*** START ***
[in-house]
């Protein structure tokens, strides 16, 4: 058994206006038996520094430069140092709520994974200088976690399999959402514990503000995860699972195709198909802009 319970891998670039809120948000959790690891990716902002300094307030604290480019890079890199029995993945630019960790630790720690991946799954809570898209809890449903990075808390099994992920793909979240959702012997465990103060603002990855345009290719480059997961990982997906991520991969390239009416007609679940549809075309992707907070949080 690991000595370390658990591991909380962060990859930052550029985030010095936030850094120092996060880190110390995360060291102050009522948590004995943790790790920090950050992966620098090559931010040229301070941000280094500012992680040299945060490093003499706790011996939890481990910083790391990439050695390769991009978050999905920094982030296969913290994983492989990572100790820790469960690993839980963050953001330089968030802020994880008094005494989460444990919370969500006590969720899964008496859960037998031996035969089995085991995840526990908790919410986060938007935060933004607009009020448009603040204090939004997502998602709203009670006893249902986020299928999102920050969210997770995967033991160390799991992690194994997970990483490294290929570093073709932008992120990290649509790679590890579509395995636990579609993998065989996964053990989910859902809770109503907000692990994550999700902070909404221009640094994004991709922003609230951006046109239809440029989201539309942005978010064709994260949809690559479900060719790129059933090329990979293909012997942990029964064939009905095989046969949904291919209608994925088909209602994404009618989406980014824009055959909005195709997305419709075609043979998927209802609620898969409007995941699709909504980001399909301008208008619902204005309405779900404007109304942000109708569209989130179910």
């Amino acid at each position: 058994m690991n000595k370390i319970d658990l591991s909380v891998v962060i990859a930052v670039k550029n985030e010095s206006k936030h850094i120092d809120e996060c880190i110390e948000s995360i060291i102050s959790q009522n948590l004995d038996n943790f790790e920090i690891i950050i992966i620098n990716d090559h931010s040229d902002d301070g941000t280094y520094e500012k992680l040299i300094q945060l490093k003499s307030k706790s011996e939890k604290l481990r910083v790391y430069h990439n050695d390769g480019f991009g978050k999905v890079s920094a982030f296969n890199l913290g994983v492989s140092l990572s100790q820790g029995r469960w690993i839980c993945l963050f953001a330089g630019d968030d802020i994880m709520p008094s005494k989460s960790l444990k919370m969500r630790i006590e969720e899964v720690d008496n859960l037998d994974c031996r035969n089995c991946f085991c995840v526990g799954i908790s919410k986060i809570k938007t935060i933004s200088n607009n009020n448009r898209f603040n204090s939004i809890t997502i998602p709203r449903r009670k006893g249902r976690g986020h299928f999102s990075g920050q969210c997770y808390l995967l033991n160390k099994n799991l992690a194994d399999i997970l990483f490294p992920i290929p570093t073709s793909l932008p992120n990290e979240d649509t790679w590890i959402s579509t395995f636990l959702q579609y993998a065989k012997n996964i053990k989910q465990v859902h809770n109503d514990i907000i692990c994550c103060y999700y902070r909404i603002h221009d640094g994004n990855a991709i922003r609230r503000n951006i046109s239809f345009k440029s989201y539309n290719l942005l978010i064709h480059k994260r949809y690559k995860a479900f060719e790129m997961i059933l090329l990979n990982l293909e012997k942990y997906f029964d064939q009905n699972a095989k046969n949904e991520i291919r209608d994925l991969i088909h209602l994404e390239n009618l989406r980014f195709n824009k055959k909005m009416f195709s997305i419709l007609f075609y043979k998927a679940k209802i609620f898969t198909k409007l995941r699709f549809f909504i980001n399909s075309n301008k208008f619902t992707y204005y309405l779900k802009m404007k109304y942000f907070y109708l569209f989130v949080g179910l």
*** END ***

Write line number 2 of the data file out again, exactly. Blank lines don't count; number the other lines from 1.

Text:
């Protein structure tokens, strides 16, 4: 058994206006038996520094430069140092709520994974200088976690399999959402514990503000995860699972195709198909802009 319970891998670039809120948000959790690891990716902002300094307030604290480019890079890199029995993945630019960790630790720690991946799954809570898209809890449903990075808390099994992920793909979240959702012997465990103060603002990855345009290719480059997961990982997906991520991969390239009416007609679940549809075309992707907070949080 690991000595370390658990591991909380962060990859930052550029985030010095936030850094120092996060880190110390995360060291102050009522948590004995943790790790920090950050992966620098090559931010040229301070941000280094500012992680040299945060490093003499706790011996939890481990910083790391990439050695390769991009978050999905920094982030296969913290994983492989990572100790820790469960690993839980963050953001330089968030802020994880008094005494989460444990919370969500006590969720899964008496859960037998031996035969089995085991995840526990908790919410986060938007935060933004607009009020448009603040204090939004997502998602709203009670006893249902986020299928999102920050969210997770995967033991160390799991992690194994997970990483490294290929570093073709932008992120990290649509790679590890579509395995636990579609993998065989996964053990989910859902809770109503907000692990994550999700902070909404221009640094994004991709922003609230951006046109239809440029989201539309942005978010064709994260949809690559479900060719790129059933090329990979293909012997942990029964064939009905095989046969949904291919209608994925088909209602994404009618989406980014824009055959909005195709997305419709075609043979998927209802609620898969409007995941699709909504980001399909301008208008619902204005309405779900404007109304942000109708569209989130179910």